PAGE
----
Thankfully, MyLink is intuitive to use and features a valet mode that locks out strangers from accessing any information stored in the car's systems. It also locks the storage bin hidden behind the screen. The bin is large enough to hold a smartphone and has a USB port.

While the new Impala's details are impressive, especially when compared to the car it's replacing, its driving feel is just as notable.

Initially, all Impalas will come with a 305-horsepower, 3.6-litre V-6 and a six-speed automatic transmission. It will be joined later in the year by a 196-horsepower 2.5-litre four-cylinder engine and a mild hybrid with a 182-horsepower 2.4-litre four-cylinder engine and highway fuel economy of 35 mpg.

That last model, dubbed eAssist by GM, uses a small electric motor to enhance performance without affecting fuel economy. But unlike a full hybrid, eAssist never runs solely on electric power.

Regardless of powertrain, all Impalas come with 10 airbags, anti-lock disc brakes and a full slate of safety options such as blind-spot alert, a rear camera and much more.

The V-6 provides strong performance, with GM estimating a 0-60 mph time of 6.8 seconds. The throttle is very responsive and the transmission is cooperative most of the time, although there were some odd, hesitating shifts when coasting downhill.

The Impala employs the Camaro's steering rack and you can tell when driving an LT with 19-inch wheels. This is a vehicle that will carve through canyons, thanks to steering that varies its assist as you push it. There's little undue body lean, and excess body motions are held in check. Bumps are well absorbed. Stability at speed is impressive. While it's no sports sedan, it's significantly more fun to drive than its competitors.

By contrast, an LTZ with 20-inch wheels seemed to have a lighter feel to its steering -- almost too light.

Like on many recent new GM vehicles, the Impala's interior was impressively quiet, even at high speed. There wasn't any noticeable wind or road noise, except on rough pavement.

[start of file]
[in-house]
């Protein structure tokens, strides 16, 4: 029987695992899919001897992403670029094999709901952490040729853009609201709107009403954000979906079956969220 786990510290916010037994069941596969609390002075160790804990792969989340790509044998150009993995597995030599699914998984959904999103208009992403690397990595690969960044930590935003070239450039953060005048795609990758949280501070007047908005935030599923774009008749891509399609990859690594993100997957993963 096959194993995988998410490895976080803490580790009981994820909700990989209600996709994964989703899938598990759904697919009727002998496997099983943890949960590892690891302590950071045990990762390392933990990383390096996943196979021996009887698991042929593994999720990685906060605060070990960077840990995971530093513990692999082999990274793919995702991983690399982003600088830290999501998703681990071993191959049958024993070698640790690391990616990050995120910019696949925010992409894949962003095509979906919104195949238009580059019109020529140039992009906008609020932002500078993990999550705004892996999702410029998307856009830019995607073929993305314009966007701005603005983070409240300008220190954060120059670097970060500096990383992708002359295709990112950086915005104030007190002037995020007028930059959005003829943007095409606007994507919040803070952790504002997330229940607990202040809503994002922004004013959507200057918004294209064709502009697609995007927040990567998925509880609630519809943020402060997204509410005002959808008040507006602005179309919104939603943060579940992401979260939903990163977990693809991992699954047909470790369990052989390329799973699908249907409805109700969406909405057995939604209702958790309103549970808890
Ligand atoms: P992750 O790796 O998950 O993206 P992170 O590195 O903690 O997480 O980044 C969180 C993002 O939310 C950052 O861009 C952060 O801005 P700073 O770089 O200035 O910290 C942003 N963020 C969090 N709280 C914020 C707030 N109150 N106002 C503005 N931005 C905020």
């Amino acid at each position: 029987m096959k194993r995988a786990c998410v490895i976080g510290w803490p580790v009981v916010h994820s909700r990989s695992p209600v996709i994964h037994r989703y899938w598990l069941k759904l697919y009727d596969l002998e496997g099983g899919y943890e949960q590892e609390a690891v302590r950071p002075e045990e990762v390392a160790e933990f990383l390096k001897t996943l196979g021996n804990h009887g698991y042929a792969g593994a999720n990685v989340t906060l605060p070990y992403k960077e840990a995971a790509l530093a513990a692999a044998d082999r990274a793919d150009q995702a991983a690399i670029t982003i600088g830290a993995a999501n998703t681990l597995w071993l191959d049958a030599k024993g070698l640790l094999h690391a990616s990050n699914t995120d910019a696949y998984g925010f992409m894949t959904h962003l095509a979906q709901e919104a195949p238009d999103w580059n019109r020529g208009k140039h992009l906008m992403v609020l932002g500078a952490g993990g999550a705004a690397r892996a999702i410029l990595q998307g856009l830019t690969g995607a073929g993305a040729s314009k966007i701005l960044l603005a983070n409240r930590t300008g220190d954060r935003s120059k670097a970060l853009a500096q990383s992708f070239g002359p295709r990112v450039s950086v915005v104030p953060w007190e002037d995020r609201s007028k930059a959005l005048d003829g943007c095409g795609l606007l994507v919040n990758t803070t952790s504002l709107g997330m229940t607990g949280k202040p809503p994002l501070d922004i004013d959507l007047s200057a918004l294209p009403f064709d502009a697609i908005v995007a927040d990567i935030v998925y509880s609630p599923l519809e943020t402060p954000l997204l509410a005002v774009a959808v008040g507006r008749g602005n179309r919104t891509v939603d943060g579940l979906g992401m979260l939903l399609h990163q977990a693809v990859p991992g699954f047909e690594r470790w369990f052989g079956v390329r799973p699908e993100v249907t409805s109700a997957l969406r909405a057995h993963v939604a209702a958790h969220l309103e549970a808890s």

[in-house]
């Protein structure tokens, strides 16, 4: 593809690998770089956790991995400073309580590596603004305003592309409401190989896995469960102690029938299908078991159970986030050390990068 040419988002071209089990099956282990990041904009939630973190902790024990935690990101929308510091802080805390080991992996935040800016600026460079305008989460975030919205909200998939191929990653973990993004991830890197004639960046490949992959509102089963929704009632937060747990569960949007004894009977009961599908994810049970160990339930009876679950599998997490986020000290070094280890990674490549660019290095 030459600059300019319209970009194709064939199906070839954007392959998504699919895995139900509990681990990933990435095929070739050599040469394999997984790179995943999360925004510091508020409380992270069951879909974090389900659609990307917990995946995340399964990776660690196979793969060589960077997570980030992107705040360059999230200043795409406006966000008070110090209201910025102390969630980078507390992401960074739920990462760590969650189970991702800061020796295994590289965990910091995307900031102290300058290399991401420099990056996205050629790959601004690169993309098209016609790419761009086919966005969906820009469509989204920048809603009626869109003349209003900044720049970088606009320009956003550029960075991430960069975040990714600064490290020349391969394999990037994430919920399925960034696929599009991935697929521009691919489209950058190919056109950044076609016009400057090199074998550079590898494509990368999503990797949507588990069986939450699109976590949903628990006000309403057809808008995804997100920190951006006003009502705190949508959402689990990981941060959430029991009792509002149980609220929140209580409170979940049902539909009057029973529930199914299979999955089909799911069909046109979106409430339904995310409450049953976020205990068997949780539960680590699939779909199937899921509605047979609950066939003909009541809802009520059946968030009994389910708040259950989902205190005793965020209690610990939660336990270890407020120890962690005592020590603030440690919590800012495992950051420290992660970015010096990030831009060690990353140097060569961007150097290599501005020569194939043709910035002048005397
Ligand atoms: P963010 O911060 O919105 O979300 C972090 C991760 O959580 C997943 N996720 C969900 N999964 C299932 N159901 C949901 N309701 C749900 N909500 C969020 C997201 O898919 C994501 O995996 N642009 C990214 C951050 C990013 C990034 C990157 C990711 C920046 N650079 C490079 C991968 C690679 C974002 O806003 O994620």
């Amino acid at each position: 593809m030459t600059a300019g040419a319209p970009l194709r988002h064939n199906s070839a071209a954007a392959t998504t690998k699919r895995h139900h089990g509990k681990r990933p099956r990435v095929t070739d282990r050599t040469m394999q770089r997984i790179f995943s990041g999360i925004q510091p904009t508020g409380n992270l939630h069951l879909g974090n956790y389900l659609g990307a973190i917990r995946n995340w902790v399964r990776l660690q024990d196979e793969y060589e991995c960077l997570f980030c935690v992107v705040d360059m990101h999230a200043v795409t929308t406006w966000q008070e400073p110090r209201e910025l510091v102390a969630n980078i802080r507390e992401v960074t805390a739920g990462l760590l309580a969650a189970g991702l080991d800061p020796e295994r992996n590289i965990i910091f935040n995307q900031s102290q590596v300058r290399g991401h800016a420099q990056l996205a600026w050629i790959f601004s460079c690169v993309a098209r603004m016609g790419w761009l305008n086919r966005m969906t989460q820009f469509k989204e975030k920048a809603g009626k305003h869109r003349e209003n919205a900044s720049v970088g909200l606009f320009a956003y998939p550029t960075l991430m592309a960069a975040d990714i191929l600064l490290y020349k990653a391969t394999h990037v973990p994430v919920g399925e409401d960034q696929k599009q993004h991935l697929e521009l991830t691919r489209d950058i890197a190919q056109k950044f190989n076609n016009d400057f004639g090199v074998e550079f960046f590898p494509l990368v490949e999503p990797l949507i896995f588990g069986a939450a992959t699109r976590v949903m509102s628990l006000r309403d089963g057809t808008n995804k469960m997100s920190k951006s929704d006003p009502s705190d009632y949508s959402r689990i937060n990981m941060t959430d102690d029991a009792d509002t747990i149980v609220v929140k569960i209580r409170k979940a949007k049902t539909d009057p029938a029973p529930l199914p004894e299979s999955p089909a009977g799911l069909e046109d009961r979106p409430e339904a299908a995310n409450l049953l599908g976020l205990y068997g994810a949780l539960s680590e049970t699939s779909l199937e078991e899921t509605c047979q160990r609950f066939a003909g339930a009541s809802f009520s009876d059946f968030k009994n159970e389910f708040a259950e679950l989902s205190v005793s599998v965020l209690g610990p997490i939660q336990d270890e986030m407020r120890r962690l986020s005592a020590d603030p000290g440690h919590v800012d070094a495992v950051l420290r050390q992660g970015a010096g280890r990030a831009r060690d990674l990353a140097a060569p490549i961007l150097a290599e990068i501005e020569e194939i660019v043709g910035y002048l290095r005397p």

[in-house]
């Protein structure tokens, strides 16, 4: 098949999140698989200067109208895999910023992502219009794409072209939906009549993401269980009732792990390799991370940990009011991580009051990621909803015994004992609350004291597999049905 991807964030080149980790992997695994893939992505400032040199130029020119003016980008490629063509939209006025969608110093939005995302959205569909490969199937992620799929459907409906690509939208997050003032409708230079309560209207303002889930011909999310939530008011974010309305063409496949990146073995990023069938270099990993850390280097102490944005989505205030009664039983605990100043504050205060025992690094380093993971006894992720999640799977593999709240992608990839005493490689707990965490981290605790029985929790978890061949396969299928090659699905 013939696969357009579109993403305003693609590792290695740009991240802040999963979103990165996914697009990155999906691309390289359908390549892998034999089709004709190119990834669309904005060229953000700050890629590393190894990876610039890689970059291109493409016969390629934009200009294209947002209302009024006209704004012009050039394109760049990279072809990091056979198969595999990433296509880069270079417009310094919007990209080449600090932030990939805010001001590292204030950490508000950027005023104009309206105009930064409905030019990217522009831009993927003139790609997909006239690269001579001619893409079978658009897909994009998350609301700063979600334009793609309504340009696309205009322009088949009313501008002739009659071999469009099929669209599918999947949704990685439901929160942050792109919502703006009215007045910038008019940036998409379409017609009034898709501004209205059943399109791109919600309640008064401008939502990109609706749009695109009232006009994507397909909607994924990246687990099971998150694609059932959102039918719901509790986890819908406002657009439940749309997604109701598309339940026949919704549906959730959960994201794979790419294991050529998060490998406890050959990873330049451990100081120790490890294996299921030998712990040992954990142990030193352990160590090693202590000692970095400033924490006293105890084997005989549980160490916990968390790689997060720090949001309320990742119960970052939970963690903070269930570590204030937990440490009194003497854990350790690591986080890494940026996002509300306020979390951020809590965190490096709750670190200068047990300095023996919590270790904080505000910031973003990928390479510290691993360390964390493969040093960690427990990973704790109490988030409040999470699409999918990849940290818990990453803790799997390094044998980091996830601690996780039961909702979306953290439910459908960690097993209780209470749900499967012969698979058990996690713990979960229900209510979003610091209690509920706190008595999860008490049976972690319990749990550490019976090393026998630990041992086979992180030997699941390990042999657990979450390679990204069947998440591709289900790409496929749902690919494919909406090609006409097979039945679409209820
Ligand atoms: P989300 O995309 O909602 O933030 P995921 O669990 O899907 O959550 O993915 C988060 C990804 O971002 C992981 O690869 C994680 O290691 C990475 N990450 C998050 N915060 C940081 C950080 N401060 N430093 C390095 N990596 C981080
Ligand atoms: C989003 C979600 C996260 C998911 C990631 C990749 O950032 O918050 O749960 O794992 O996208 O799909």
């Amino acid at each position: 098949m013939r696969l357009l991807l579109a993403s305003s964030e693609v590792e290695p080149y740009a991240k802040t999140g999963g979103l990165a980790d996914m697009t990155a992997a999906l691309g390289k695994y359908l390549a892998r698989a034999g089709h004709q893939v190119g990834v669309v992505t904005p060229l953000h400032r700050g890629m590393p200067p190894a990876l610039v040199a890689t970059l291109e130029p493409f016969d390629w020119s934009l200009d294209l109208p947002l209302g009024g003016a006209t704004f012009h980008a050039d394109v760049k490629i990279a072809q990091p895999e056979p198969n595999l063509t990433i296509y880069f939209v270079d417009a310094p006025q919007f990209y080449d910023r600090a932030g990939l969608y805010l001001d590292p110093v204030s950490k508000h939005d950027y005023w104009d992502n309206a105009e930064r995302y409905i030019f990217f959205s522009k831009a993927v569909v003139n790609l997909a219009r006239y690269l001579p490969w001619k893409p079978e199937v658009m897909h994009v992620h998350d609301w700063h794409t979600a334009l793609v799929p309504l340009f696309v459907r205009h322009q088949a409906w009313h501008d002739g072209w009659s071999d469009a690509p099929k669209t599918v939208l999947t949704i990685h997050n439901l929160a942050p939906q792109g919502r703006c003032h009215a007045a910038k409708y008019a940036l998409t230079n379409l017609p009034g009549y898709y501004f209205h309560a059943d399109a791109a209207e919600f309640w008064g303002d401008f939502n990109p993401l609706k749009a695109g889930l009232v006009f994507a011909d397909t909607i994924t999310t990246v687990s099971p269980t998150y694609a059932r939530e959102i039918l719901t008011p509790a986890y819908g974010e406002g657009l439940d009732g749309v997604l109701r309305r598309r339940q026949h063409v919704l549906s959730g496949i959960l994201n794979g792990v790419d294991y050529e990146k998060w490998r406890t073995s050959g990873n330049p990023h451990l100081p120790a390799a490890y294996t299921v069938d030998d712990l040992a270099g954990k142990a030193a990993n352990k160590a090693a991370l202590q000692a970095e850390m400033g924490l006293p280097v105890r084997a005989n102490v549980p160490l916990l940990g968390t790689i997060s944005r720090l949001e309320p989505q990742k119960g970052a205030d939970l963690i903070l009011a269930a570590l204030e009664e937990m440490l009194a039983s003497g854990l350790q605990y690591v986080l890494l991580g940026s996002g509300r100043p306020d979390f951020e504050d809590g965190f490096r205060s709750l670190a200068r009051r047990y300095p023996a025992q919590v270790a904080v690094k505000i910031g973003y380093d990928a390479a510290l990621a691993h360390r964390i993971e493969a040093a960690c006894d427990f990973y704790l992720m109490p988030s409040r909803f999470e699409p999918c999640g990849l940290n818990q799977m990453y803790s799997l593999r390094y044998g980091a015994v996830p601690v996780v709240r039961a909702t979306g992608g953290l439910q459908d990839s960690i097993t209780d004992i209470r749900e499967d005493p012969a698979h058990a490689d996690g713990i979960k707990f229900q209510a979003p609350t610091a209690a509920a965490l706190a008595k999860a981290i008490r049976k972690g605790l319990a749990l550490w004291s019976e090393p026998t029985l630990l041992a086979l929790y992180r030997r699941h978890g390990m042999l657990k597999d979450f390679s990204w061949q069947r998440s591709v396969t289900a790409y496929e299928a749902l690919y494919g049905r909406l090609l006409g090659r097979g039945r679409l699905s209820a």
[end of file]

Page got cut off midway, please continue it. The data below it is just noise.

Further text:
Outward visibility is much better than the Impala's corporate siblings, thanks to its handsome styling, which doesn't sacrifice looks for utility. The one exception is the rear window, which is narrow. Be sure to get the optional rear camera.

In the final analysis, it's hard not to be impressed by the 2014 Chevrolet Impala, a car that does everything a full-size car should.

It can comfortably carry five people and their luggage. Its cabin imparts a premium feel, while the car's overall styling evokes its heritage without a hint of nostalgia. Its performance is strong, while its appetite for fuel is meagre. And the Impala's price is low enough to challenge those of smaller cars with similar fuel economy, but less space.

By narrowly focusing the product -- no all-wheel drive or high-performance SS models -- Chevrolet's new Impala will hit many buyers' sweet spots.

-- The Virginian-Pilot

The Impala's improbable history

From the start, the Impala was the flagship of the Chevrolet line. Debuting in 1958 as the top trim level in the pricey Bel-Air line, the Impala came in hardtop coupe and convertible body styles with a V-8 that produced up to 315 horsepower.

The following year, the Impala became a full model range.

By 1961, Chevrolet added an optional 409 cubic-inch V-8 and Super Sport package. Both would become legendary in song and on the track.

By 1965, when Chevrolet sold nearly 2.4 million cars, almost half were Impalas. It was a high-water mark. That same year a new option package, the luxury-oriented Caprice, would be introduced. Like the Impala, the Caprice would become a unique model the following year, eventually overshadowing the Impala.

Two decades later, the Impala's luster had faded to the point where it graced the entry-level full-size sedan.

In 1986, it was dropped. From 1994 to 1996, the name was revived as a high-performance variant of the Caprice in an effort to stoke sales. The name then vanished once again, reappearing for 2000 on a V-6-powered front-wheel-drive sedan. It has remained in production ever since.